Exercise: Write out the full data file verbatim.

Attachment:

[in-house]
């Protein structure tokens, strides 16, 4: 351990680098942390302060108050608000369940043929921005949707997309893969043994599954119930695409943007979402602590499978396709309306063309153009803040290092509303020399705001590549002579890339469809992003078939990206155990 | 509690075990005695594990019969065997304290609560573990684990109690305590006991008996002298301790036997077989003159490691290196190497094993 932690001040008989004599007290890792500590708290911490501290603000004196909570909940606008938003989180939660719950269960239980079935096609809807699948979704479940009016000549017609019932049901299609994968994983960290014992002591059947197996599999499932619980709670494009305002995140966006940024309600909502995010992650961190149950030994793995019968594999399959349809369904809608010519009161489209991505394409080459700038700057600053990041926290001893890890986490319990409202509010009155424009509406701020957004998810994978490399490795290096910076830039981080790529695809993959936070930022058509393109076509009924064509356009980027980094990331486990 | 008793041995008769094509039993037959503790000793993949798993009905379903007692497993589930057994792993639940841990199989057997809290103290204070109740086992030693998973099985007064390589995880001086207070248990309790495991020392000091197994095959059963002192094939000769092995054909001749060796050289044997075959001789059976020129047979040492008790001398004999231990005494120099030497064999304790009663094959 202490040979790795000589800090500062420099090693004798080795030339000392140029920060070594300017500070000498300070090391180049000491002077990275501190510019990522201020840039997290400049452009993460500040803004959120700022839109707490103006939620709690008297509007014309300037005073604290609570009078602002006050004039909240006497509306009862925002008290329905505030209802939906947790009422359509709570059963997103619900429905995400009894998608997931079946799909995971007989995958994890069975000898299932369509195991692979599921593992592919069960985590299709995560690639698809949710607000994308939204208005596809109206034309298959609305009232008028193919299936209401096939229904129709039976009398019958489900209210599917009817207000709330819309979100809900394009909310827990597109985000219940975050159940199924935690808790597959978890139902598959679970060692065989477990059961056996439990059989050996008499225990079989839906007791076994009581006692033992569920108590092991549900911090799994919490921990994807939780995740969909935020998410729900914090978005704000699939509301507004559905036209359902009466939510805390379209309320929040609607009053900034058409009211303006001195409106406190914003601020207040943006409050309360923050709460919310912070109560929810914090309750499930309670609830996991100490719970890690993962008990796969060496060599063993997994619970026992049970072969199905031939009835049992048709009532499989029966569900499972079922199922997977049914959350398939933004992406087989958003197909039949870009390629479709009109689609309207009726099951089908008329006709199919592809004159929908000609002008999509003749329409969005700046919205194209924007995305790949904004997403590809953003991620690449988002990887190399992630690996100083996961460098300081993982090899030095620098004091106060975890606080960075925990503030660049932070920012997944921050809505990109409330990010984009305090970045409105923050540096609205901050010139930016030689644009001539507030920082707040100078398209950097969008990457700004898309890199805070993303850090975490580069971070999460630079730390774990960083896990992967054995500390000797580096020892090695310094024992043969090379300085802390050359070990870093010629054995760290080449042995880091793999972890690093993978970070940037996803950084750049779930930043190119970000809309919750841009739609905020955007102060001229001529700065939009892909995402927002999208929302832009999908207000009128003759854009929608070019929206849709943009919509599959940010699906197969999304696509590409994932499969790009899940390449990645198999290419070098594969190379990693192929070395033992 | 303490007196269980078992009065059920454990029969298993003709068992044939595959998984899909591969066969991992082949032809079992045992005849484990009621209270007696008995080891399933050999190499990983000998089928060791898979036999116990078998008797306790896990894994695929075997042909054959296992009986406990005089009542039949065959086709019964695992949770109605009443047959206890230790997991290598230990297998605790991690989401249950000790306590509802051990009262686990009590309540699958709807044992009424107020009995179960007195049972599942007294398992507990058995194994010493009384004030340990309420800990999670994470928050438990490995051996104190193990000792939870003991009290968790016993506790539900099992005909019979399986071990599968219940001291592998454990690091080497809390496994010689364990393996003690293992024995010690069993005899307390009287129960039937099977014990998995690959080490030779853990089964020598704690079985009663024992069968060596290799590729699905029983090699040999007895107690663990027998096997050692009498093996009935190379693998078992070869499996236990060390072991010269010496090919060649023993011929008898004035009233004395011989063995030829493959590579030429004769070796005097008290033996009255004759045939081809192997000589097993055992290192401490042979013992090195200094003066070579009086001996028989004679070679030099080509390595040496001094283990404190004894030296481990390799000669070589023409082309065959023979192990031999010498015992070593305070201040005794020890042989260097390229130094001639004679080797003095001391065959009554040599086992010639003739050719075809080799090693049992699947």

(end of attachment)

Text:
[in-house]
């Protein structure tokens, strides 16, 4: 351990680098942390302060108050608000369940043929921005949707997309893969043994599954119930695409943007979402602590499978396709309306063309153009803040290092509303020399705001590549002579890339469809992003078939990206155990 | 509690075990005695594990019969065997304290609560573990684990109690305590006991008996002298301790036997077989003159490691290196190497094993 932690001040008989004599007290890792500590708290911490501290603000004196909570909940606008938003989180939660719950269960239980079935096609809807699948979704479940009016000549017609019932049901299609994968994983960290014992002591059947197996599999499932619980709670494009305002995140966006940024309600909502995010992650961190149950030994793995019968594999399959349809369904809608010519009161489209991505394409080459700038700057600053990041926290001893890890986490319990409202509010009155424009509406701020957004998810994978490399490795290096910076830039981080790529695809993959936070930022058509393109076509009924064509356009980027980094990331486990 | 008793041995008769094509039993037959503790000793993949798993009905379903007692497993589930057994792993639940841990199989057997809290103290204070109740086992030693998973099985007064390589995880001086207070248990309790495991020392000091197994095959059963002192094939000769092995054909001749060796050289044997075959001789059976020129047979040492008790001398004999231990005494120099030497064999304790009663094959 202490040979790795000589800090500062420099090693004798080795030339000392140029920060070594300017500070000498300070090391180049000491002077990275501190510019990522201020840039997290400049452009993460500040803004959120700022839109707490103006939620709690008297509007014309300037005073604290609570009078602002006050004039909240006497509306009862925002008290329905505030209802939906947790009422359509709570059963997103619900429905995400009894998608997931079946799909995971007989995958994890069975000898299932369509195991692979599921593992592919069960985590299709995560690639698809949710607000994308939204208005596809109206034309298959609305009232008028193919299936209401096939229904129709039976009398019958489900209210599917009817207000709330819309979100809900394009909310827990597109985000219940975050159940199924935690808790597959978890139902598959679970060692065989477990059961056996439990059989050996008499225990079989839906007791076994009581006692033992569920108590092991549900911090799994919490921990994807939780995740969909935020998410729900914090978005704000699939509301507004559905036209359902009466939510805390379209309320929040609607009053900034058409009211303006001195409106406190914003601020207040943006409050309360923050709460919310912070109560929810914090309750499930309670609830996991100490719970890690993962008990796969060496060599063993997994619970026992049970072969199905031939009835049992048709009532499989029966569900499972079922199922997977049914959350398939933004992406087989958003197909039949870009390629479709009109689609309207009726099951089908008329006709199919592809004159929908000609002008999509003749329409969005700046919205194209924007995305790949904004997403590809953003991620690449988002990887190399992630690996100083996961460098300081993982090899030095620098004091106060975890606080960075925990503030660049932070920012997944921050809505990109409330990010984009305090970045409105923050540096609205901050010139930016030689644009001539507030920082707040100078398209950097969008990457700004898309890199805070993303850090975490580069971070999460630079730390774990960083896990992967054995500390000797580096020892090695310094024992043969090379300085802390050359070990870093010629054995760290080449042995880091793999972890690093993978970070940037996803950084750049779930930043190119970000809309919750841009739609905020955007102060001229001529700065939009892909995402927002999208929302832009999908207000009128003759854009929608070019929206849709943009919509599959940010699906197969999304696509590409994932499969790009899940390449990645198999290419070098594969190379990693192929070395033992 | 303490007196269980078992009065059920454990029969298993003709068992044939595959998984899909591969066969991992082949032809079992045992005849484990009621209270007696008995080891399933050999190499990983000998089928060791898979036999116990078998008797306790896990894994695929075997042909054959296992009986406990005089009542039949065959086709019964695992949770109605009443047959206890230790997991290598230990297998605790991690989401249950000790306590509802051990009262686990009590309540699958709807044992009424107020009995179960007195049972599942007294398992507990058995194994010493009384004030340990309420800990999670994470928050438990490995051996104190193990000792939870003991009290968790016993506790539900099992005909019979399986071990599968219940001291592998454990690091080497809390496994010689364990393996003690293992024995010690069993005899307390009287129960039937099977014990998995690959080490030779853990089964020598704690079985009663024992069968060596290799590729699905029983090699040999007895107690663990027998096997050692009498093996009935190379693998078992070869499996236990060390072991010269010496090919060649023993011929008898004035009233004395011989063995030829493959590579030429004769070796005097008290033996009255004759045939081809192997000589097993055992290192401490042979013992090195200094003066070579009086001996028989004679070679030099080509390595040496001094283990404190004894030296481990390799000669070589023409082309065959023979192990031999010498015992070593305070201040005794020890042989260097390229130094001639004679080797003095001391065959009554040599086992010639003739050719075809080799090693049992699947």